Place the chicken into the rotisserie oven as recommended by the manufacturer’s directions. I like to add a cup of water to the drip pan to make it an easier cleanup. Otherwise, the drippings can burn inside the pan.
If you want to baste the chicken with any lemon juice or liquids. It’s a good time to do so once, the chicken is in the oven. It helps to eliminate mess.
Start the controllers and set your timer. Follow the cooking time recommended by your rotisserie oven. As a rule, chicken needs 15 to 20 minutes per pound of cook time. You can baste with additional liquids during the cooking time if you choose. If the chicken browns more quickly than you want, tent the chicken with foil.
The chicken is done when it reaches an internal temperature of 165 degrees. See the YouTube video above for a telltale sign that I use that gives you a hint of the doneness of the chicken. Regardless of the telltale sign, it’s always best to use a meat thermometer to check for doneness.
Heat safe gloves make it easy to handle the hot chicken to remove the whole chicken from the rotisserie oven and spit.
Don’t Have a Rotisserie Oven?
I am blessed to own a countertop rotisserie oven! I’m well aware it may not be a viable option for everyone. Keep in mind that a rotisserie is a form of roasting, you can roast your chicken in a roasting pan in your oven. While roasting a chicken cooks a bit differently than a rotisserie, minus the rotating, you can achieve very similar results. In a roasting pan, place a rack in the bottom of the pan, to lift the chicken out of the juices to create a more crispy skin on all sides.
You can also try the air fryer! I love my air fryer for cooking wings!
If you are set on a rotisserie, a grill rotisserie attachment is much more affordable than a countertop rotisserie oven, though you will need to be more mindful to monitor the heat source.
Dinner Ideas with Leftover Rotisserie Chicken
Philip and I usually get three to four meals out of every single one of our homegrown broiler chickens. The best thing is that leftover cooked chicken is so versatile! If you are on a budget, a whole chicken is a great way to stretch your food budget. Cooked chicken can be added to comforting casserole, soup recipes, chicken pot pie, chicken soups, and stir fry. Most of these dinner ideas with leftover rotisserie chicken make for quick meals on busy weeknights.
After I have carved the chicken, I go back over the chicken carcass and carefully trim off all the meat that I can. The carcass can be used to make fresh chicken broth or the broth can be canned for later use.
The bite-sized pieces that I pick off the carcass make an excellent addition to chicken noodle soup. A jar of home-canned chicken broth, diced chicken, diced veggies, and seasonings of your choice make a wholesome simple dinner for a weeknight meal. Cook the noodles right in the broth for a one-pot dinner with easy cleanup.
Due to the size of our chickens, the chicken breasts can each make a meal in themselves. Casseroles are a really good way to make a small amount of meat to make family meals. My favorite Skillet Chicken and Rice is an easy dinner-to-use leftover chicken. This creamy chicken dish is made with a roux, rather than a “cream of something” soup. It has shredded parmesan cheese which makes it a kid-friendly recipe that the family is sure to enjoy! Find this recipe in the Kowalski Mountain Subscriber’s Library. If you are a member, you have unlimited access to all our favorite recipes. Not a member? Join today to access the entire Subscriber’s Library to download a printable recipe card.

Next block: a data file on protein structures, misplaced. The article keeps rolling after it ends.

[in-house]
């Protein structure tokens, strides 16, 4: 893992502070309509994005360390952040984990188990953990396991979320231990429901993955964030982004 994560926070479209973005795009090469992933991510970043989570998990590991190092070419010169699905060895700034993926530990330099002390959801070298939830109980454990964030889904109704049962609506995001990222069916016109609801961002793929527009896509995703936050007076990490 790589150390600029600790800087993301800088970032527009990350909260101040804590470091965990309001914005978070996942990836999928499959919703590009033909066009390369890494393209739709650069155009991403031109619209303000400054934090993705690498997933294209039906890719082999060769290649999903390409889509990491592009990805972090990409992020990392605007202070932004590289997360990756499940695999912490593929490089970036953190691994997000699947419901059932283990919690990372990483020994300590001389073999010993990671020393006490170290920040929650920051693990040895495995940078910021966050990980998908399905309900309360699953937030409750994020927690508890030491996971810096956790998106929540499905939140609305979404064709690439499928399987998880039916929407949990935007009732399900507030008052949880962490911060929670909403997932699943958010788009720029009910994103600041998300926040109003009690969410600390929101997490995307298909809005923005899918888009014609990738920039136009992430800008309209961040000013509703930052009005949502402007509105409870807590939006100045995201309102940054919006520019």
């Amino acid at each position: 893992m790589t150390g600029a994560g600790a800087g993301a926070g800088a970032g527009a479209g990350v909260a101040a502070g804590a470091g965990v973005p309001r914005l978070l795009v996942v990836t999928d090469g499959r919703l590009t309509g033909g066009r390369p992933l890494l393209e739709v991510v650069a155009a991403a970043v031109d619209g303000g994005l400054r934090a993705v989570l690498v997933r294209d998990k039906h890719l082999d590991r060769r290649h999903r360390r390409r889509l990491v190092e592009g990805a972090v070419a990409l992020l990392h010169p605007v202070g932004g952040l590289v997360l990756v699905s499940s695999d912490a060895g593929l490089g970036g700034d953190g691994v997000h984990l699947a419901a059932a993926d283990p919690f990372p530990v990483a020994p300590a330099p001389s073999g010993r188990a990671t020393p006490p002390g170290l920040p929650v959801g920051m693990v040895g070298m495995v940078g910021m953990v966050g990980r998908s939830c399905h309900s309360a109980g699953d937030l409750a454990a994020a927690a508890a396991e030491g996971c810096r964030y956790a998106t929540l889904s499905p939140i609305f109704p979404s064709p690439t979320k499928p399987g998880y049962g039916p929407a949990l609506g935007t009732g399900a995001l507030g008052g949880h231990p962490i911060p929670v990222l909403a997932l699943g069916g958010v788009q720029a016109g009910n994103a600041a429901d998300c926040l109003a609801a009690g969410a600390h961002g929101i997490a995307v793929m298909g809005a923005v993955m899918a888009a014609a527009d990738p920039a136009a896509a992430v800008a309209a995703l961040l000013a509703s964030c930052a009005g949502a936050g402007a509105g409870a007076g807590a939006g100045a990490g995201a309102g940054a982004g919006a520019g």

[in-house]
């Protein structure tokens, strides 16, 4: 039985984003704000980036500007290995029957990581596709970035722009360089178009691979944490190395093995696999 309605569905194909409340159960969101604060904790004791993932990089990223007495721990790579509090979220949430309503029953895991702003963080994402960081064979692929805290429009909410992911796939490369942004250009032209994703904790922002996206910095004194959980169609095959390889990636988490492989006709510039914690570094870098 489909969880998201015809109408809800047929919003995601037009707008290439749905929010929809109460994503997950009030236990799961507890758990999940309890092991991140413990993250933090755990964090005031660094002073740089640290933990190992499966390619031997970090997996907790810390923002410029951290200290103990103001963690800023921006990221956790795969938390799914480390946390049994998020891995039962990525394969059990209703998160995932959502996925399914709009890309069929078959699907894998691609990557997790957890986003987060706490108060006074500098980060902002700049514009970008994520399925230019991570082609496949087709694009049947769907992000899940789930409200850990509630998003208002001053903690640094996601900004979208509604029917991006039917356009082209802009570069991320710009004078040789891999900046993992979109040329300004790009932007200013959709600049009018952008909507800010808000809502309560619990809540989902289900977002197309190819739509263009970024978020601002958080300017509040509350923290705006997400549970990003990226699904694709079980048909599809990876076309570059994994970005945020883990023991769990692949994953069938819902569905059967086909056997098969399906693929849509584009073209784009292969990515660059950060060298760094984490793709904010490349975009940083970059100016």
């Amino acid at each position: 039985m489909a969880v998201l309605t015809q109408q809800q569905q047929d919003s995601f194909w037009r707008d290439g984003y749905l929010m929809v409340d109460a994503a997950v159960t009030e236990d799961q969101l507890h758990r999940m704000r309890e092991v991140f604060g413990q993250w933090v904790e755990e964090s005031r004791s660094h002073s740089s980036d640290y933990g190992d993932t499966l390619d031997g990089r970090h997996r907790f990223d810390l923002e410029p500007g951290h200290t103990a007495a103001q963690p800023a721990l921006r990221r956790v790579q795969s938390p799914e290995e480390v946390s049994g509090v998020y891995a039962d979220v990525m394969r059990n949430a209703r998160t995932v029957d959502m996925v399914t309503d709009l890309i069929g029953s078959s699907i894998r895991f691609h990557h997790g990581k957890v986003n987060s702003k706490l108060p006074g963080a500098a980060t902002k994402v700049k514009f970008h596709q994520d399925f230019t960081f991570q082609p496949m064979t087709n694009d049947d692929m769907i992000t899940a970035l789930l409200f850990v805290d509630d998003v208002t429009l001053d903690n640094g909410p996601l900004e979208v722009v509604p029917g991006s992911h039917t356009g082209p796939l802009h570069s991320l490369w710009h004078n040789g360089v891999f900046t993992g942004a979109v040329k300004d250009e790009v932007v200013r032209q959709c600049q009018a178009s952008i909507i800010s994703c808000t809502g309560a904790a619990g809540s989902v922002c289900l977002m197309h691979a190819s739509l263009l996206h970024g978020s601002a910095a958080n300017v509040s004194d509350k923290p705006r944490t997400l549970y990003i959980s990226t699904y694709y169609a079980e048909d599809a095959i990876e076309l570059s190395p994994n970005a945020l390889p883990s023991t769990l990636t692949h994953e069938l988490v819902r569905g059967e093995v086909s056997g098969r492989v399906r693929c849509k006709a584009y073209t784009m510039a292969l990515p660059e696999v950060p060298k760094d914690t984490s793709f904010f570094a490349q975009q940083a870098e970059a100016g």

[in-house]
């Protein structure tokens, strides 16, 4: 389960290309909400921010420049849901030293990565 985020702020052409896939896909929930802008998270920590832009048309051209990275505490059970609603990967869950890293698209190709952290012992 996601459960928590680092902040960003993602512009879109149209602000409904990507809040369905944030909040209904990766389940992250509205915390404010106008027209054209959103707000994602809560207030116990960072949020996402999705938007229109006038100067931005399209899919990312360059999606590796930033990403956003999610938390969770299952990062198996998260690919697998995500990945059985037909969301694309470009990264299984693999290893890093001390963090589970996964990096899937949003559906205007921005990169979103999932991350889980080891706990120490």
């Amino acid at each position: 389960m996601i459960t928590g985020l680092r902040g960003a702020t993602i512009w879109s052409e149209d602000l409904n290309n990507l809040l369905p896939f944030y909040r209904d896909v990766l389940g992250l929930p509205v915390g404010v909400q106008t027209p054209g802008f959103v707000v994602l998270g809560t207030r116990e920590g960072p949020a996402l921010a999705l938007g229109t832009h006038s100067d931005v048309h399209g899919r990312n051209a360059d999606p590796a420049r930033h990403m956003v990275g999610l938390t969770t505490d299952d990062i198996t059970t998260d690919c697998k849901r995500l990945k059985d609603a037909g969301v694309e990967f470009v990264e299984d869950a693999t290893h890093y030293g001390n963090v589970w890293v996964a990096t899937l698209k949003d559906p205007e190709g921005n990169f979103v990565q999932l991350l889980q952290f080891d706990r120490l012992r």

Liven Up the Flavor
Want to add some ethnic flare? Chicken tacos are easy to whip up, though they are more meat-based and won’t stretch the leftover chicken as far. Heat chopped or shredded rotisserie chicken and season with taco seasoning. I make my own taco seasoning, however, you can use a ready-made packet of seasoning if you choose.
Shredded chicken can be seasoned and melted with cheese into a simple quesadilla. Place a small tortilla in a cast iron skillet. Sprinkle a light layer of shredded cheese, a layer of shredded chicken, hen a second layer of shredded cheese. Cook in a cast iron skillet to toast both sides and melt the cheese.
Stretch the meat further with a Mexican-style meal using rice and beans. Shredded rotisserie chicken can be heated and seasoned with taco seasoning. I like to mix with black beans, shredded cheese, shredded chicken, and corn in a creamy sauce with cream cheese and a bit of salsa. Spoon the mixture into tortillas. Roll the tortillas to make enchiladas. I top it with a store-bought enchilada sauce and shredded cheddar cheese. Heat through in the oven, and serve with sour cream, and of course extra shredded cheese.
Healthy Food Choices
Looking for a lighter option for leftover rotisserie chicken? A stir fry can be made with any medley of vegetables you choose. Simple ingredients like fresh veggies from the garden or farmer’s market. I season with a little liquid aminos mixed into chicken broth for a soy-flavored sauce. If the evening is particularly busy, a package of frozen stir fry vegetables can transform your leftover chicken into a healthy meal. Serve with rice.
I hope I’ve inspired you that you CAN cook a rotisserie chicken at home! Which one of these dinner ideas with leftover rotisserie chicken is your favorite? Tell us in the comments.
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About the Author: Barbra-Sue Kowalski grew up on a small hobby farm. She was always drawn to farm life, however, she was stuck in an urban life far from her roots. Barbra-Sue was a single mom for 13 years, raising her 3 children on her own. She met Philip in 2018 and they married in 2021. Between the two of them, they have 5 grown children and 4 grandchildren. These empty nesters are following their dreams! As they both turn 50, they are building their off-grid homestead to live the life that they dream about. Learn more about Philip and Barbra-Sue here. Contact them here. To leave a comment on this post, please scroll down.